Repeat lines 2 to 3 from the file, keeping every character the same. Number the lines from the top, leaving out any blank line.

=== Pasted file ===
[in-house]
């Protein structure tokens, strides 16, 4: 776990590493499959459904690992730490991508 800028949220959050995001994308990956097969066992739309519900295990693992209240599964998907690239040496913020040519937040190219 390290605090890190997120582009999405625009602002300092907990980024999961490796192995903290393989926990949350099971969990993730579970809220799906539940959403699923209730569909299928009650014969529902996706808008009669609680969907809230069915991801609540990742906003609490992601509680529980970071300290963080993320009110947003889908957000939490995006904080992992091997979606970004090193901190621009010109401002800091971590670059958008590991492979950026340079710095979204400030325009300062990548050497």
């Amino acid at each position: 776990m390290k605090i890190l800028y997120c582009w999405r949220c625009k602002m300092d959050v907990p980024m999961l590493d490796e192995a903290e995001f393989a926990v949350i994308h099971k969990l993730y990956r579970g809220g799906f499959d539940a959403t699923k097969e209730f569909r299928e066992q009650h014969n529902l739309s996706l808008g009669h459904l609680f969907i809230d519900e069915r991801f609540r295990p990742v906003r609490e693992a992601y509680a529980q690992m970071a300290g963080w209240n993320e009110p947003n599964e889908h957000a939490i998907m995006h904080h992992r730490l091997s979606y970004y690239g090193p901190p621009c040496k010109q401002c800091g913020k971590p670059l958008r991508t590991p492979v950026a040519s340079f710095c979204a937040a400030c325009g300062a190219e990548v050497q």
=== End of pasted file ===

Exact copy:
């Protein structure tokens, strides 16, 4: 776990590493499959459904690992730490991508 800028949220959050995001994308990956097969066992739309519900295990693992209240599964998907690239040496913020040519937040190219 390290605090890190997120582009999405625009602002300092907990980024999961490796192995903290393989926990949350099971969990993730579970809220799906539940959403699923209730569909299928009650014969529902996706808008009669609680969907809230069915991801609540990742906003609490992601509680529980970071300290963080993320009110947003889908957000939490995006904080992992091997979606970004090193901190621009010109401002800091971590670059958008590991492979950026340079710095979204400030325009300062990548050497």
């Amino acid at each position: 776990m390290k605090i890190l800028y997120c582009w999405r949220c625009k602002m300092d959050v907990p980024m999961l590493d490796e192995a903290e995001f393989a926990v949350i994308h099971k969990l993730y990956r579970g809220g799906f499959d539940a959403t699923k097969e209730f569909r299928e066992q009650h014969n529902l739309s996706l808008g009669h459904l609680f969907i809230d519900e069915r991801f609540r295990p990742v906003r609490e693992a992601y509680a529980q690992m970071a300290g963080w209240n993320e009110p947003n599964e889908h957000a939490i998907m995006h904080h992992r730490l091997s979606y970004y690239g090193p901190p621009c040496k010109q401002c800091g913020k971590p670059l958008r991508t590991p492979v950026a040519s340079f710095c979204a937040a400030c325009g300062a190219e990548v050497q």